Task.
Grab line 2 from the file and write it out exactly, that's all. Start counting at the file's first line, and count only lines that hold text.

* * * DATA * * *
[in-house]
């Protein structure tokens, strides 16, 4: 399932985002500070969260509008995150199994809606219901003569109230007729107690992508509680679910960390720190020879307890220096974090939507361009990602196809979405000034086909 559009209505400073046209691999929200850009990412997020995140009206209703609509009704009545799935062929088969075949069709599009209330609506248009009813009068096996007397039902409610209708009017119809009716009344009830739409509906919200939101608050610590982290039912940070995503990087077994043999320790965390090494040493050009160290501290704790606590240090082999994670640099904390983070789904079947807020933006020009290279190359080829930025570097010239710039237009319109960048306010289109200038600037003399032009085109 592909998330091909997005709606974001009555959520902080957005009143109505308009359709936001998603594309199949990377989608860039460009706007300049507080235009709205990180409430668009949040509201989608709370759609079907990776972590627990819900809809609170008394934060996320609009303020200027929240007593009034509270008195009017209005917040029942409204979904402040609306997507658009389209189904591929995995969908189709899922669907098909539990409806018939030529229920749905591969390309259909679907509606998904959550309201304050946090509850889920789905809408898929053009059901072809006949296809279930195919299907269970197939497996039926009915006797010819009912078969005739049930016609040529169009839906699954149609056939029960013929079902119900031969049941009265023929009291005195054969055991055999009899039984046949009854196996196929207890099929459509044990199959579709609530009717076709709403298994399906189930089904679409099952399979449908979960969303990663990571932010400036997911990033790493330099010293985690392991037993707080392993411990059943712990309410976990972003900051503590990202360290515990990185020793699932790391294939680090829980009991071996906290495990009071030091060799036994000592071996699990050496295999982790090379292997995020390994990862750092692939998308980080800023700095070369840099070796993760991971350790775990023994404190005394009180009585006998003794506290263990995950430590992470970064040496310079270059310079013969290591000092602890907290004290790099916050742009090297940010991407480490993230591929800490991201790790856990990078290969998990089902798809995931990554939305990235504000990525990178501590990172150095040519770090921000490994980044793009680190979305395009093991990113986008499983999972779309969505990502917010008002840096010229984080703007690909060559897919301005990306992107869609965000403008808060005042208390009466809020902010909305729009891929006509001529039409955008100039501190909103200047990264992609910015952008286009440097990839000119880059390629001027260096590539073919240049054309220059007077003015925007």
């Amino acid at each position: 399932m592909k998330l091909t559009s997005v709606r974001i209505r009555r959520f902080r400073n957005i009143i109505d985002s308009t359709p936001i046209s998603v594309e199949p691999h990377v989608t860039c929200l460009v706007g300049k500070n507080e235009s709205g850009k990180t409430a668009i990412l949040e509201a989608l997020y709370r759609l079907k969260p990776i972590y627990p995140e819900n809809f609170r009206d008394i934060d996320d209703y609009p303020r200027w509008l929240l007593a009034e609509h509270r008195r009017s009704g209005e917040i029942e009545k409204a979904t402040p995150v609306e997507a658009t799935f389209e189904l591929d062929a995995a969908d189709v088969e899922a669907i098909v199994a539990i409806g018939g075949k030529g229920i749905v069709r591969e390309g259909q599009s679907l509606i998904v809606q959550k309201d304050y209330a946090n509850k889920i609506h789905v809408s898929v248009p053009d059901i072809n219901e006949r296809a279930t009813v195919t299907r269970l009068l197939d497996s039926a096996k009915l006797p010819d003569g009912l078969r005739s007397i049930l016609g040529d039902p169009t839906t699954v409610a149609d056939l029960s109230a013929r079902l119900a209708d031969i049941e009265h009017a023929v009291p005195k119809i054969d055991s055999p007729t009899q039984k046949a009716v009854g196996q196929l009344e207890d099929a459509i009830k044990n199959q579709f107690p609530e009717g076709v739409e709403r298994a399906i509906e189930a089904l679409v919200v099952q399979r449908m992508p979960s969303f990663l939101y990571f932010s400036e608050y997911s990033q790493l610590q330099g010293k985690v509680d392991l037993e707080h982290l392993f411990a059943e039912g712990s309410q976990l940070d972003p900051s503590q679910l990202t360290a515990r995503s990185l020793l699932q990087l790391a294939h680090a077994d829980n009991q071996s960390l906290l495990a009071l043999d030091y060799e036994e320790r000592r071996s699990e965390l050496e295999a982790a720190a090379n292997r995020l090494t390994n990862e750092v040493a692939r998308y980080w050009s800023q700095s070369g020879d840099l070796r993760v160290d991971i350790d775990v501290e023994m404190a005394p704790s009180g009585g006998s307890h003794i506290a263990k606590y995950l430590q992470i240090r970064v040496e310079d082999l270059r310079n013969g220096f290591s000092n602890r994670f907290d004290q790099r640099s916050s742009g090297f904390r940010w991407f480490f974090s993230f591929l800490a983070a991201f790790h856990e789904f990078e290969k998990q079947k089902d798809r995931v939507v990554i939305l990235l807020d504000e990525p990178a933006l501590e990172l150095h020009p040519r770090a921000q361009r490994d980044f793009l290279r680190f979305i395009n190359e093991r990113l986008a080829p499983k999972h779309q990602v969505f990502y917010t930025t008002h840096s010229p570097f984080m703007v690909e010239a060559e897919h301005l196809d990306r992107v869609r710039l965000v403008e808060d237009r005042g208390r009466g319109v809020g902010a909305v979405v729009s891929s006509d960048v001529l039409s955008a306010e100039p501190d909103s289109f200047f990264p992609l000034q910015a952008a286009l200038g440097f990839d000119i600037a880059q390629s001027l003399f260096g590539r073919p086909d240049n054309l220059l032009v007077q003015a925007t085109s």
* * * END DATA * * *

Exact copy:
């Protein structure tokens, strides 16, 4: 399932985002500070969260509008995150199994809606219901003569109230007729107690992508509680679910960390720190020879307890220096974090939507361009990602196809979405000034086909 559009209505400073046209691999929200850009990412997020995140009206209703609509009704009545799935062929088969075949069709599009209330609506248009009813009068096996007397039902409610209708009017119809009716009344009830739409509906919200939101608050610590982290039912940070995503990087077994043999320790965390090494040493050009160290501290704790606590240090082999994670640099904390983070789904079947807020933006020009290279190359080829930025570097010239710039237009319109960048306010289109200038600037003399032009085109 592909998330091909997005709606974001009555959520902080957005009143109505308009359709936001998603594309199949990377989608860039460009706007300049507080235009709205990180409430668009949040509201989608709370759609079907990776972590627990819900809809609170008394934060996320609009303020200027929240007593009034509270008195009017209005917040029942409204979904402040609306997507658009389209189904591929995995969908189709899922669907098909539990409806018939030529229920749905591969390309259909679907509606998904959550309201304050946090509850889920789905809408898929053009059901072809006949296809279930195919299907269970197939497996039926009915006797010819009912078969005739049930016609040529169009839906699954149609056939029960013929079902119900031969049941009265023929009291005195054969055991055999009899039984046949009854196996196929207890099929459509044990199959579709609530009717076709709403298994399906189930089904679409099952399979449908979960969303990663990571932010400036997911990033790493330099010293985690392991037993707080392993411990059943712990309410976990972003900051503590990202360290515990990185020793699932790391294939680090829980009991071996906290495990009071030091060799036994000592071996699990050496295999982790090379292997995020390994990862750092692939998308980080800023700095070369840099070796993760991971350790775990023994404190005394009180009585006998003794506290263990995950430590992470970064040496310079270059310079013969290591000092602890907290004290790099916050742009090297940010991407480490993230591929800490991201790790856990990078290969998990089902798809995931990554939305990235504000990525990178501590990172150095040519770090921000490994980044793009680190979305395009093991990113986008499983999972779309969505990502917010008002840096010229984080703007690909060559897919301005990306992107869609965000403008808060005042208390009466809020902010909305729009891929006509001529039409955008100039501190909103200047990264992609910015952008286009440097990839000119880059390629001027260096590539073919240049054309220059007077003015925007």